Anti-smoking advocates move focus to civic clubs
Published 11:02 am Thursday, April 17, 2014
Civic organizations are the next places anti-smoking advocates will keep their push alive for an indoor smoking ban in Vicksburg, a key spokeswoman for the effort said Wednesday.
Such an effort could afford opportunities for members of such donation-driven groups to voice their opinion on the issue, said Tosha Taylor, an advocate of Smokefree Mississippi during an address to the Vicksburg Lions Club.
“We need organizations like yourself to sign on in support of a smoke-free initiative in Vicksburg,” Taylor said. “If this is something you support as an individual, here’s the opportunity to do so.”
Taylor passed along a petition to club officials. Some members said clubs such as Lions, which depend on donations to fulfill a charitable mission, would run the risk of turning off too many corporate donors. Tops on that list locally is the gaming industry, a reliable opponent of government-led bans on indoor smoking.
In Vicksburg, the Board of Mayor and Aldermen has considered similar regulations but declined action. The most recent formal case for a citywide ban was in March 2013, when the board split on whether to call a referendum on the matter.
Smokefree Mississippi has lobbied hard for anti-smoking bans in Mississippi cities since 2002. This month, two cities, Louisville and Mendenhall, joined the list of municipalities that have gone smoke-free in restaurants and bars, bringing the total of smoke-free cities to 80. Many of the ordinances passed in the past decade have overlaid existing local laws against lighting up in businesses and public buildings, such as courthouses. The biggest cities along the Mississippi River, where 18 of the state’s 30 casinos operate, haven’t adopted such ordinances.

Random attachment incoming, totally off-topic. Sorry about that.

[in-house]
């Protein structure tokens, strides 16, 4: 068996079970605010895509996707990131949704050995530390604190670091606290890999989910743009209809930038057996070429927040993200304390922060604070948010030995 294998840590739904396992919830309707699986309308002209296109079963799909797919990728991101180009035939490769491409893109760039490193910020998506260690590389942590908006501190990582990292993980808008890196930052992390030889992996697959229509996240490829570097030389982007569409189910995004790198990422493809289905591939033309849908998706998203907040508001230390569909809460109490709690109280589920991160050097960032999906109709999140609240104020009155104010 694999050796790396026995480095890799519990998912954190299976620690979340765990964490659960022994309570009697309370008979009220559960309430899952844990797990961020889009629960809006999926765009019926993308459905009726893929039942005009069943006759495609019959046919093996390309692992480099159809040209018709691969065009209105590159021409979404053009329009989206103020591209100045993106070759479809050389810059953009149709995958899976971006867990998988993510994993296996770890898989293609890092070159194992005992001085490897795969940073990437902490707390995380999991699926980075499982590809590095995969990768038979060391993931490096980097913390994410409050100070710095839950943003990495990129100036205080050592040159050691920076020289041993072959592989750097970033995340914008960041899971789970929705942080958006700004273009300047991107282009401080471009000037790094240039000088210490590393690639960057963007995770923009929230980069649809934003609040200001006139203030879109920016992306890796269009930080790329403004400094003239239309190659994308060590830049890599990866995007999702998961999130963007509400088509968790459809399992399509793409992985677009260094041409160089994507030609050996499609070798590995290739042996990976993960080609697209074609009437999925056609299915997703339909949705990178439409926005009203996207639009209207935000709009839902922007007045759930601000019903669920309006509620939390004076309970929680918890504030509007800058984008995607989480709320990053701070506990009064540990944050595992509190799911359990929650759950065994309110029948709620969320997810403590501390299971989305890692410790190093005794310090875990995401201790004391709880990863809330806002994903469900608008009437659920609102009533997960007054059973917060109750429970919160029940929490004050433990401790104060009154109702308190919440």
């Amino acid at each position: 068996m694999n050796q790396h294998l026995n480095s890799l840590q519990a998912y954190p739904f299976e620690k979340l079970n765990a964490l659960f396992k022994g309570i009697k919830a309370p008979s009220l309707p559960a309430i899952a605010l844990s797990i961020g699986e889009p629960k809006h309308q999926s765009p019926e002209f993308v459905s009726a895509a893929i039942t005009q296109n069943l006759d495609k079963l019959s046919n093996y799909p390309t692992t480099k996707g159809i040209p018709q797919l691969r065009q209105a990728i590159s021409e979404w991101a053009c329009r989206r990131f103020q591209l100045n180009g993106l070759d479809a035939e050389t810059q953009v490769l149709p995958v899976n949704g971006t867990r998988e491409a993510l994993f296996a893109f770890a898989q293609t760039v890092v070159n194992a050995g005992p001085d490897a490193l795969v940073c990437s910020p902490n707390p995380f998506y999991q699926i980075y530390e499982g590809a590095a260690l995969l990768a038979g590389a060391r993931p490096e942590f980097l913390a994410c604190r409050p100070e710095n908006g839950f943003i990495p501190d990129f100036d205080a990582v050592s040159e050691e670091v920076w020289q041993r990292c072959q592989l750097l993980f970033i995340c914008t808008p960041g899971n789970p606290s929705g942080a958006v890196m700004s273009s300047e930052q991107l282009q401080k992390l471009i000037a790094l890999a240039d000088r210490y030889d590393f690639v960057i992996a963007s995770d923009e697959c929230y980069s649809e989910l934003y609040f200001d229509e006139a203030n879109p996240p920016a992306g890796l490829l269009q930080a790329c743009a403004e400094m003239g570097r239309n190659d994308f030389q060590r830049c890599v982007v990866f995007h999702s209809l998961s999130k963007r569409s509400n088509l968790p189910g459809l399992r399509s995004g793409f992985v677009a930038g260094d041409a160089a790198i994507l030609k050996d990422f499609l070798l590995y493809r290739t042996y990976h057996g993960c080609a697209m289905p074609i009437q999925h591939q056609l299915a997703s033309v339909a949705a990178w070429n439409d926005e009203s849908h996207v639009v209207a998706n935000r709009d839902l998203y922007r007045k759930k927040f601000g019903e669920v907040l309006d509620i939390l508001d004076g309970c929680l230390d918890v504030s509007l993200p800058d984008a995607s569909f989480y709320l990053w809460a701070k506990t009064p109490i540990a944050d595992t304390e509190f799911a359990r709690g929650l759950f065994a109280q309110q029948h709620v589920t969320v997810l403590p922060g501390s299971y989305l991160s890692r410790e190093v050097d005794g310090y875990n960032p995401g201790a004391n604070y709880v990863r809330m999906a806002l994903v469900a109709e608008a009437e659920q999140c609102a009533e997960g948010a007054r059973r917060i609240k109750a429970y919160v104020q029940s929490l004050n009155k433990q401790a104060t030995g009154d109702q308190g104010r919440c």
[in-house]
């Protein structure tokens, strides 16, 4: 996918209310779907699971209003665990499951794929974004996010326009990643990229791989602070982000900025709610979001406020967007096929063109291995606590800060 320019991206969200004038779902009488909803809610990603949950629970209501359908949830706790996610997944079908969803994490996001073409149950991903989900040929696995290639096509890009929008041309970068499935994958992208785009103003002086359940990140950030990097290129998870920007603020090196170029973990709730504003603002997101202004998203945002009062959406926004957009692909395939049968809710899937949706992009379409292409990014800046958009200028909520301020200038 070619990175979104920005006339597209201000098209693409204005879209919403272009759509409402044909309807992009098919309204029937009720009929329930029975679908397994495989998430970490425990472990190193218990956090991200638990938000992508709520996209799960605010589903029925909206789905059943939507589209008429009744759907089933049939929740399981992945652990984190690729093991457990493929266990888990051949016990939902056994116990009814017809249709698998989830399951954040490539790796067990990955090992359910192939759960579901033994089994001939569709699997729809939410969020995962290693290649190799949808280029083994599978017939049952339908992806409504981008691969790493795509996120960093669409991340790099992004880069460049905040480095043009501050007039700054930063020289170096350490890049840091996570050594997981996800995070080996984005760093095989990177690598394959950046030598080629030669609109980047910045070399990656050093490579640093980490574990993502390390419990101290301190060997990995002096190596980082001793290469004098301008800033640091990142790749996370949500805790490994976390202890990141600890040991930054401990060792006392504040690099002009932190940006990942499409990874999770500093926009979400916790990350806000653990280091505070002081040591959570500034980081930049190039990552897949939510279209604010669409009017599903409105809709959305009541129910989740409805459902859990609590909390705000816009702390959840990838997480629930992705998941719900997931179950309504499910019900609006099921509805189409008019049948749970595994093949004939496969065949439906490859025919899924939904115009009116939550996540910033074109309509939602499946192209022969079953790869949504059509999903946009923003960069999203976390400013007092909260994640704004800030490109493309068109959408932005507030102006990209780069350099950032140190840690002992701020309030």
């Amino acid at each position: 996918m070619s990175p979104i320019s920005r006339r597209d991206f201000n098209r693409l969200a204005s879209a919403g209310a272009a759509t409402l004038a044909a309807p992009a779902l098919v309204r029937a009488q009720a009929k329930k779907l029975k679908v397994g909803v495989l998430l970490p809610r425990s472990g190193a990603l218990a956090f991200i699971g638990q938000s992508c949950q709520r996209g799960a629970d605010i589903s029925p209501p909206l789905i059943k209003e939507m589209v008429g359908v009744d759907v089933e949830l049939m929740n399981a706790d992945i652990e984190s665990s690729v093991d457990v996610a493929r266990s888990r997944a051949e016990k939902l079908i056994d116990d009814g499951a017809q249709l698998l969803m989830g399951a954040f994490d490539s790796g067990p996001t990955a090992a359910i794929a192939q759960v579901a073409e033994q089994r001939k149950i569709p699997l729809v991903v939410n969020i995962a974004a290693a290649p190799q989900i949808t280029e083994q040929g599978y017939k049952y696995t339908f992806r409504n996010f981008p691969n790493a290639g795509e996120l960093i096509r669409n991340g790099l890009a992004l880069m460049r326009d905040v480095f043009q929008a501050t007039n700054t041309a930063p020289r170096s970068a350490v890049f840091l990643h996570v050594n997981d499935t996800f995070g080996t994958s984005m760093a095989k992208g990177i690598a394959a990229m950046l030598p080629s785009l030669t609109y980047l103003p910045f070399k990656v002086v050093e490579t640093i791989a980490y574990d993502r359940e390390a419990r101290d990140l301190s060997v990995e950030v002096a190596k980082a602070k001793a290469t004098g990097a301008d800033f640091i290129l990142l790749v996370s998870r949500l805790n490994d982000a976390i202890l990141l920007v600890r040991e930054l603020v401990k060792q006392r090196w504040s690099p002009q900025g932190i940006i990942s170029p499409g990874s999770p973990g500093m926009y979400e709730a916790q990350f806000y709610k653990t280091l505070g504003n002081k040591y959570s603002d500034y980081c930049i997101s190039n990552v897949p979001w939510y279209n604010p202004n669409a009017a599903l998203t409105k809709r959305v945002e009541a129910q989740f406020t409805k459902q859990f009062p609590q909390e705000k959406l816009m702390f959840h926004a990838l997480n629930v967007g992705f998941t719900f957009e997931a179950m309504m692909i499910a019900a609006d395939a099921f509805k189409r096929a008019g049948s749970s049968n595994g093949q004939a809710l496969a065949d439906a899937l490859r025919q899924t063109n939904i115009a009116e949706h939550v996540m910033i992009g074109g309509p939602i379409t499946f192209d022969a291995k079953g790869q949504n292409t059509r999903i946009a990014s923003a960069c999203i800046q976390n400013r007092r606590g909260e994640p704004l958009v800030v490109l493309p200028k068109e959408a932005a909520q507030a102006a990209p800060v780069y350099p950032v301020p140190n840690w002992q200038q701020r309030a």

Taylor acknowledged politics hinders the process each time the organization pushes to have smoking bans enacted.
“We have spoken with a lot of civic organizations and realized that it’s a process,” Taylor said, adding the advocacy group disputes claims from the casino industry that smoking bans hurt their financial bottom lines.
“They operate casinos in other states that are smoke-free; they’re building new casinos there.”
The advocacy group has moved its marketing efforts in its flyers to casino employees. Taylor cited an air quality study from the Social Science Research Center at Mississippi State University that showed air quality levels in a non-smoking floor of a Vicksburg casino in a day’s time were nearly as high as levels measured where smoking was allowed. The study did not name the casino.
“What’s the difference between a person working in a government building and a person who chooses to go to work every day in a restaurant, bar or casino?” Taylor said. “There’s no difference in terms of lives and health.”